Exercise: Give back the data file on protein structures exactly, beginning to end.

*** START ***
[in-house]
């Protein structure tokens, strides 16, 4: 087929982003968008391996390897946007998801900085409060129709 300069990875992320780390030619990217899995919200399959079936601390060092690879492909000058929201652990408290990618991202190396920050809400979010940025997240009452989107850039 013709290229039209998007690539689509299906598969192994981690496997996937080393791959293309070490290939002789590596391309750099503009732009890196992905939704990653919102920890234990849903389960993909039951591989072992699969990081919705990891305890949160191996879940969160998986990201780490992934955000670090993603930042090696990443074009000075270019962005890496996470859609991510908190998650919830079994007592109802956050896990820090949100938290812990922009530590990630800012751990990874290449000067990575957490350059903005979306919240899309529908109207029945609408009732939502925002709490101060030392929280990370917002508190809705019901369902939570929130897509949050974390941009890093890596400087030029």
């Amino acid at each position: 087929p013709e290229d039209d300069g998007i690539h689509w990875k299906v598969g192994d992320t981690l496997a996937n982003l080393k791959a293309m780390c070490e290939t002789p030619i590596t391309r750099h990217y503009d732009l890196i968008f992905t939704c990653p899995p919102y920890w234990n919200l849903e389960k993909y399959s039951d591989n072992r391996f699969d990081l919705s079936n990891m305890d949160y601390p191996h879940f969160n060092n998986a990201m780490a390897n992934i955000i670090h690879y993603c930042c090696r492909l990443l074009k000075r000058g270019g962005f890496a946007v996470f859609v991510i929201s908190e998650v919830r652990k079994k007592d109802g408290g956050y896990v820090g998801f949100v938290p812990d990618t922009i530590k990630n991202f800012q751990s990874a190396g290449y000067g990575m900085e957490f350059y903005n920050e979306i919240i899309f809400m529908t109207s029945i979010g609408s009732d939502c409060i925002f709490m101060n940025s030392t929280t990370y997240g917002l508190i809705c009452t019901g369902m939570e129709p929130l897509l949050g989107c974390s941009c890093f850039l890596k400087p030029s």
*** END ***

[in-house]
């Protein structure tokens, strides 16, 4: 087929982003968008391996390897946007998801900085409060129709 300069990875992320780390030619990217899995919200399959079936601390060092690879492909000058929201652990408290990618991202190396920050809400979010940025997240009452989107850039 013709290229039209998007690539689509299906598969192994981690496997996937080393791959293309070490290939002789590596391309750099503009732009890196992905939704990653919102920890234990849903389960993909039951591989072992699969990081919705990891305890949160191996879940969160998986990201780490992934955000670090993603930042090696990443074009000075270019962005890496996470859609991510908190998650919830079994007592109802956050896990820090949100938290812990922009530590990630800012751990990874290449000067990575957490350059903005979306919240899309529908109207029945609408009732939502925002709490101060030392929280990370917002508190809705019901369902939570929130897509949050974390941009890093890596400087030029």
């Amino acid at each position: 087929p013709e290229d039209d300069g998007i690539h689509w990875k299906v598969g192994d992320t981690l496997a996937n982003l080393k791959a293309m780390c070490e290939t002789p030619i590596t391309r750099h990217y503009d732009l890196i968008f992905t939704c990653p899995p919102y920890w234990n919200l849903e389960k993909y399959s039951d591989n072992r391996f699969d990081l919705s079936n990891m305890d949160y601390p191996h879940f969160n060092n998986a990201m780490a390897n992934i955000i670090h690879y993603c930042c090696r492909l990443l074009k000075r000058g270019g962005f890496a946007v996470f859609v991510i929201s908190e998650v919830r652990k079994k007592d109802g408290g956050y896990v820090g998801f949100v938290p812990d990618t922009i530590k990630n991202f800012q751990s990874a190396g290449y000067g990575m900085e957490f350059y903005n920050e979306i919240i899309f809400m529908t109207s029945i979010g609408s009732d939502c409060i925002f709490m101060n940025s030392t929280t990370y997240g917002l508190i809705c009452t019901g369902m939570e129709p929130l897509l949050g989107c974390s941009c890093f850039l890596k400087p030029s």